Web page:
I did something that does that when people land on my page for the first time, they get a JavaScript redirection to the same page, but with PHP $_GET URL queries, then this page redirect back to the page without these queries, so the server got the screen's size of the client during this process.

The thing is that this redirection is done in JavaScript client-side, so I wonder if it could hurt my website's SEO in some ways (continue reading).

Here are solutions that I think could be good, but I'm not sure about what to do and what will happen if I do that. I don’t really know how Google scan sites, so I may be wrong:

  • Should I put this JavaScript redirect at the bottom of my page's code, so Google will have the time to scan my entire page before being redirected?

  • Should I put this JavaScript code in the <head> of the page so that there will be no waiting before the redirect is done, so human clients will be satisfied to not have to wait some milliseconds more, but Google will scan the second page instead of the first, or will incompletely scan the first?

  • Should I detect with PHP whether or not I should echo this JavaScript code based on the type of the visitor (human or not). If this is what I should do, how to do it simply?

This is important, as this JavaScript code is on each page and is echoed in PHP each time someone (or a robot) visits the site for the first time.

  • Google bot doesn't understand javascript so don't worry, it wont be redirected
    – Ahmad
    Jul 27 '13 at 19:39
  • Could google evolve in the next years and understand Javascript?
    – Che
    Jul 27 '13 at 19:44
  • 1
    Its not proposed at this moment, I wouldn't event think about it. Javascript is a client side language that runs on client's browser to change the behaviour of the document, I don't think search engine bots will ever need to support such thing.
    – Ahmad
    Jul 27 '13 at 19:46
  • 4
    Google can and does recognise javascript redirects and can in fact parse JS.
    – stevenw00
    Jul 28 '13 at 15:59

Your solution here is very misguided for several reasons, mainly that the user's browser must make not one, but three separate requests for the same page. That's tripling your traffic and greatly slowing down the user. You are also passing information back and forth many times between PHP and JavaScript which you simply do not need to do.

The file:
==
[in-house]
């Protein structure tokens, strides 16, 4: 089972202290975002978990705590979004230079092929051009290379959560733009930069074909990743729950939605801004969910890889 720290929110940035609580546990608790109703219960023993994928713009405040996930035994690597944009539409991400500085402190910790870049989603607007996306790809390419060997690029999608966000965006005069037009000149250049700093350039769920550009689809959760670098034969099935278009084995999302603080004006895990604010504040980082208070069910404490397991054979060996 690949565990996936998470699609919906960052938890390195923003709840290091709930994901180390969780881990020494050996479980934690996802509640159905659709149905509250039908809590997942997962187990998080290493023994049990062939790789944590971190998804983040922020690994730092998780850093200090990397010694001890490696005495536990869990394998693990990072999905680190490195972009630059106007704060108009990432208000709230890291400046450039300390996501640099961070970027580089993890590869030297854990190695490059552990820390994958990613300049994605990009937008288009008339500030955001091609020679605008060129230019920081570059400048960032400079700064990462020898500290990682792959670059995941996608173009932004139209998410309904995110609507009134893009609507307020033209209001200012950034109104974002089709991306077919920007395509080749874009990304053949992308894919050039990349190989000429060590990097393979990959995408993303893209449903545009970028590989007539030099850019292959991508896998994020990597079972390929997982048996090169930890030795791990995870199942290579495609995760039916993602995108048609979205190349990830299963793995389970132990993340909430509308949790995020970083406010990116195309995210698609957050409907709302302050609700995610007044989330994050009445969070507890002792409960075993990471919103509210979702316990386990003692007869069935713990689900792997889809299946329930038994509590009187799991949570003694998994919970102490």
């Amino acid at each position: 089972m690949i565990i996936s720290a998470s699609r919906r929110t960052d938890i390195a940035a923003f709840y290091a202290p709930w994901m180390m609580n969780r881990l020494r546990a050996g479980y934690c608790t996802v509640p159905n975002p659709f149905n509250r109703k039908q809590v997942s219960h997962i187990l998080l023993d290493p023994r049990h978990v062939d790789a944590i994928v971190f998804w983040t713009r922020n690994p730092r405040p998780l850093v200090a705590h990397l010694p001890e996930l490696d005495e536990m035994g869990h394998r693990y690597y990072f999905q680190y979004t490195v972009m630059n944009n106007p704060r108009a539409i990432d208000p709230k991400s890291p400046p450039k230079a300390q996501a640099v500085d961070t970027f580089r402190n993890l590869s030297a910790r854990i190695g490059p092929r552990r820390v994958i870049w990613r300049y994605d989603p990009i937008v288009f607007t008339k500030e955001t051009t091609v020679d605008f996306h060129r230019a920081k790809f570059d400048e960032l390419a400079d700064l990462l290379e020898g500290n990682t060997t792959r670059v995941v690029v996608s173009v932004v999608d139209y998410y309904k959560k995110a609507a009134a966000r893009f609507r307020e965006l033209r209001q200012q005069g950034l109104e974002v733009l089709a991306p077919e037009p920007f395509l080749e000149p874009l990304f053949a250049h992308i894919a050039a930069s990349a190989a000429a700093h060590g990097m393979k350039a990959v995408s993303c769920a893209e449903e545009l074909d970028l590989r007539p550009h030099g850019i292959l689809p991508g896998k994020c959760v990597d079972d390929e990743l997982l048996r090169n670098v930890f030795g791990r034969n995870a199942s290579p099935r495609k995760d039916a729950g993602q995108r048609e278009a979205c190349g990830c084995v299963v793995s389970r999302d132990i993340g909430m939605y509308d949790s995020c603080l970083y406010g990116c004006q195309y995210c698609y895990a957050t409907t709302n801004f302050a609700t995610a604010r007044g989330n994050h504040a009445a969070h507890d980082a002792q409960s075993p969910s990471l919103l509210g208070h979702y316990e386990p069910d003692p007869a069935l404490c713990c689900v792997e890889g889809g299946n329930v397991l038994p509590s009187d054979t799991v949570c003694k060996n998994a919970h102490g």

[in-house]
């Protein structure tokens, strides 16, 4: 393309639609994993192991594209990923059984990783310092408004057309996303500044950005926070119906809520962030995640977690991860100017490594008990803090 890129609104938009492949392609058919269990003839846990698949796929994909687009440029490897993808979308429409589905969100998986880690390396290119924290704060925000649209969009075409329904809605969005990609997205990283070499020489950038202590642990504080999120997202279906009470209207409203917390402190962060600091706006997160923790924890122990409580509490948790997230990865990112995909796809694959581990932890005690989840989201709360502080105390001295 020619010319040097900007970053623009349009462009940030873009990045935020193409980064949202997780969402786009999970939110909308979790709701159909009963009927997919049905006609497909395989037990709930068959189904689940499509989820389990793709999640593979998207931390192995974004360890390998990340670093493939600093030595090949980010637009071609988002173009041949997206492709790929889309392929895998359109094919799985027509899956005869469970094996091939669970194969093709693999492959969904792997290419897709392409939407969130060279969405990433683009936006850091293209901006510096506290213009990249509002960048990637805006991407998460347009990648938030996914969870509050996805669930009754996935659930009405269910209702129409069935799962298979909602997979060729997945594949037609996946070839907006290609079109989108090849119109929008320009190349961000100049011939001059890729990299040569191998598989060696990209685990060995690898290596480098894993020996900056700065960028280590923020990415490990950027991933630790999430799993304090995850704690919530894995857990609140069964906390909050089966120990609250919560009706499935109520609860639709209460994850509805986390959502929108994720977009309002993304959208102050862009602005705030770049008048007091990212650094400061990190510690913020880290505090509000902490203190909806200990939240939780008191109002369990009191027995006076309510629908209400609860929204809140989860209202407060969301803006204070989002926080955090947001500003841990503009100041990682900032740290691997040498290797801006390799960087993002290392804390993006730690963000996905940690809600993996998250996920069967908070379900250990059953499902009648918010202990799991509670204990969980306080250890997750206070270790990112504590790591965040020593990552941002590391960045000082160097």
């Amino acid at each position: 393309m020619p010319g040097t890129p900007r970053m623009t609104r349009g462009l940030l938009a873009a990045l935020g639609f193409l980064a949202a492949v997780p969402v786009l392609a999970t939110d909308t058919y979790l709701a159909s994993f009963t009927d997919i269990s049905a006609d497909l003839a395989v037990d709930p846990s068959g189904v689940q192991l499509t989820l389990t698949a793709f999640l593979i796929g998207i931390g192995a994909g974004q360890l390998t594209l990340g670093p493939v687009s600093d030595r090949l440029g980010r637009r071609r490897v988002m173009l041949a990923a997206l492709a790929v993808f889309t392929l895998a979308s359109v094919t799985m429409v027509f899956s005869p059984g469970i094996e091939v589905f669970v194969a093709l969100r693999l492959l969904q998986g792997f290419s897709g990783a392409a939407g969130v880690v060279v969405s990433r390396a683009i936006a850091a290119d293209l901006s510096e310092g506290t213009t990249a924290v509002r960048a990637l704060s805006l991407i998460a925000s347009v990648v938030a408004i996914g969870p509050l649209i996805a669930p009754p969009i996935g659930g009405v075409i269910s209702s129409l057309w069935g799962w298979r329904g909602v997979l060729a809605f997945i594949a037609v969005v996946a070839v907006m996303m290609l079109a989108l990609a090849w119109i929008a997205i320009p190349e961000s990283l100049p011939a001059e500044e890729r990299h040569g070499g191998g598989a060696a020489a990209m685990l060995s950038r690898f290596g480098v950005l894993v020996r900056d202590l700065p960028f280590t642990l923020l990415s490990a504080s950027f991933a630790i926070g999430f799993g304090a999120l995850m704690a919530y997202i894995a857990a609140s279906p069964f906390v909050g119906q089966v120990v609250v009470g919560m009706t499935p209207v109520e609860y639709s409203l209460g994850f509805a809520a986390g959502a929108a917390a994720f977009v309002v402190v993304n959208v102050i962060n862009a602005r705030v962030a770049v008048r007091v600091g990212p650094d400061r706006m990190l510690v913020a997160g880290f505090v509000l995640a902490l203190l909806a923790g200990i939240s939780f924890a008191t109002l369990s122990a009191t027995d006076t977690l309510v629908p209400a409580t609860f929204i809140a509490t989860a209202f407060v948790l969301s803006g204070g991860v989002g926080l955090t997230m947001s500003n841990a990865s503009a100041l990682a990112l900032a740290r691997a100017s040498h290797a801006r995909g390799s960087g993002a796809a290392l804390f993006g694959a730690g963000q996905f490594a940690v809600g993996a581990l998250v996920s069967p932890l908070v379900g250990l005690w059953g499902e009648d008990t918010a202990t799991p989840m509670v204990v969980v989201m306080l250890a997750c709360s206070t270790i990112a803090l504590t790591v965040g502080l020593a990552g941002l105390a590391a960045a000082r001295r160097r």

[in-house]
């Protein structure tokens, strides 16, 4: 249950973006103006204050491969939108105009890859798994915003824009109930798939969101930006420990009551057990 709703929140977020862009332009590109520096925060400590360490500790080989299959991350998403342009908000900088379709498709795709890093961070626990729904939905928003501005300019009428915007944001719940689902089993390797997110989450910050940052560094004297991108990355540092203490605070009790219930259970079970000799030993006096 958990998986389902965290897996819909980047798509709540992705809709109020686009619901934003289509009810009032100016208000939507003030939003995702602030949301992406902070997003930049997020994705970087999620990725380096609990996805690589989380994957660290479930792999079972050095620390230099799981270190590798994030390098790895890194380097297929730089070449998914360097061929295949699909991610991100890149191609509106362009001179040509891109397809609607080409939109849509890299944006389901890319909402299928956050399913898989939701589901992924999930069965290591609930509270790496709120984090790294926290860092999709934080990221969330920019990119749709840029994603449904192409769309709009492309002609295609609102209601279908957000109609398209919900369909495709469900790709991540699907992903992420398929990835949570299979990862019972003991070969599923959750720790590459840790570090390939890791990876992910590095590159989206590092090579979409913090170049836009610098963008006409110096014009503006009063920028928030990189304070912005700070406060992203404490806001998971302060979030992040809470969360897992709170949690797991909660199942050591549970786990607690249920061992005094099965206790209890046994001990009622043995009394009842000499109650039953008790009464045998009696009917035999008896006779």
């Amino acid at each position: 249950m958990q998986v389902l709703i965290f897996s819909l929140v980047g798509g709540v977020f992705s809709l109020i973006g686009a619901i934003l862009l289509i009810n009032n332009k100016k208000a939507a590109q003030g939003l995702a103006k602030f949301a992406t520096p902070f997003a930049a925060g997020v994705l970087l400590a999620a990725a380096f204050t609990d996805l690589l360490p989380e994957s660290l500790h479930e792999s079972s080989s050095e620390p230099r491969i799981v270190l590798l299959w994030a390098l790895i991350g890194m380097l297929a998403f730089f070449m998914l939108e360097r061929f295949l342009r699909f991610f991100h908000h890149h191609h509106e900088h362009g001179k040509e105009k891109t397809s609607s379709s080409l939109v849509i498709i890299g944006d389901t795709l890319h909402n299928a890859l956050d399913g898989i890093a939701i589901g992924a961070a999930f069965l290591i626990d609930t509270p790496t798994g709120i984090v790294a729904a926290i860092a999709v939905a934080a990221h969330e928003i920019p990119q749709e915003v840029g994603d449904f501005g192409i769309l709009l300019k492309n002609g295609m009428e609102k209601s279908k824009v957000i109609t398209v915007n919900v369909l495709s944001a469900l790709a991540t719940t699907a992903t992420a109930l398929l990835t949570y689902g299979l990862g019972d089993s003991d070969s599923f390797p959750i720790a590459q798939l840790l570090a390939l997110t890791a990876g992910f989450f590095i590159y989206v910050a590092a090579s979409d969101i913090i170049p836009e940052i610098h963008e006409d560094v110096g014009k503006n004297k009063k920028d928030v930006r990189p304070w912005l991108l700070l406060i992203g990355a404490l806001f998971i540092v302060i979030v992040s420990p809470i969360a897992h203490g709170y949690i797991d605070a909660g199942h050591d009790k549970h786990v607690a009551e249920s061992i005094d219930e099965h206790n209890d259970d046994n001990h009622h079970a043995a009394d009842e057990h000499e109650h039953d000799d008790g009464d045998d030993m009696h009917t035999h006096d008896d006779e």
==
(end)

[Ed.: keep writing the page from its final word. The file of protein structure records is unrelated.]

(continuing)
If you are showing images in a "lightbox" style popup on the page then there is no need for any server-side interaction at all. JavaScript can detect the browser width and request a different image instead.

Perhaps you would be better off looking for a pre-built lightbox plugin. Just search for "JavaScript lightbox plugin" and you will find hundreds of different ones. Many of them include an explicit "showImage" function, so you can attach a click event handler to the link/thumbnail, and in that handler check the screen width and either open the image directly or call the lightbox plugin.


Google can parse JavaScript and may view this weird behavior as deceptive. I can't say for sure if this is the case but by allowing Google to go through two redirects it may also create duplicate content.

If you really need to get the screen width why don't you just use JavaScript to get it?

<script type="text/javascript">

This is also probably the most user friendly way of dealing with this problem as the user will not have to spend time going through needless redirects.

  • I needed to have this information in PHP to know what link to echo when opening an image to make it bigger in a frame over the page. Could a JS code do that with an if/else ? E.g. if the screen is larger that 1800px, write a link with ?large=true at the end of the url. Else, write a link with this query variable on false at the end of the URL. It will also depends of which JS file I will include in my <head> to open the frame. I'm not really good with JS and most of the things I do with it got coded by someone else, so I find that sending these infos to PHP is more simple.
    – Che
    Jul 28 '13 at 20:55
  • And these links, that it be the large with true or false, would need to be recognized by google for SEO, but they are a bit less important as they are just pictures with keywords.
    – Che
    Jul 28 '13 at 21:02
  • You can use jQuery to detect the screen width, and if wider than 1800 then just use a modal window to display a certain image. All this can and probably should be done in javascript for best user experience.
    – stevenw00
    Jul 29 '13 at 2:21
  • 1
    You can also check the HTTP Header User-Agent value on the server side to get an idea on what device is making the requests. Or use the css media type to hide/show different versions of the images. Or have JavaScript dynamically set image URLs. All better than looping the user around. Jul 29 '13 at 14:35

Your Answer

By clicking “Post Your Answer”, you agree to our terms of service, privacy policy and cookie policy

Not the answer you're looking for? Browse other questions tagged or ask your own question.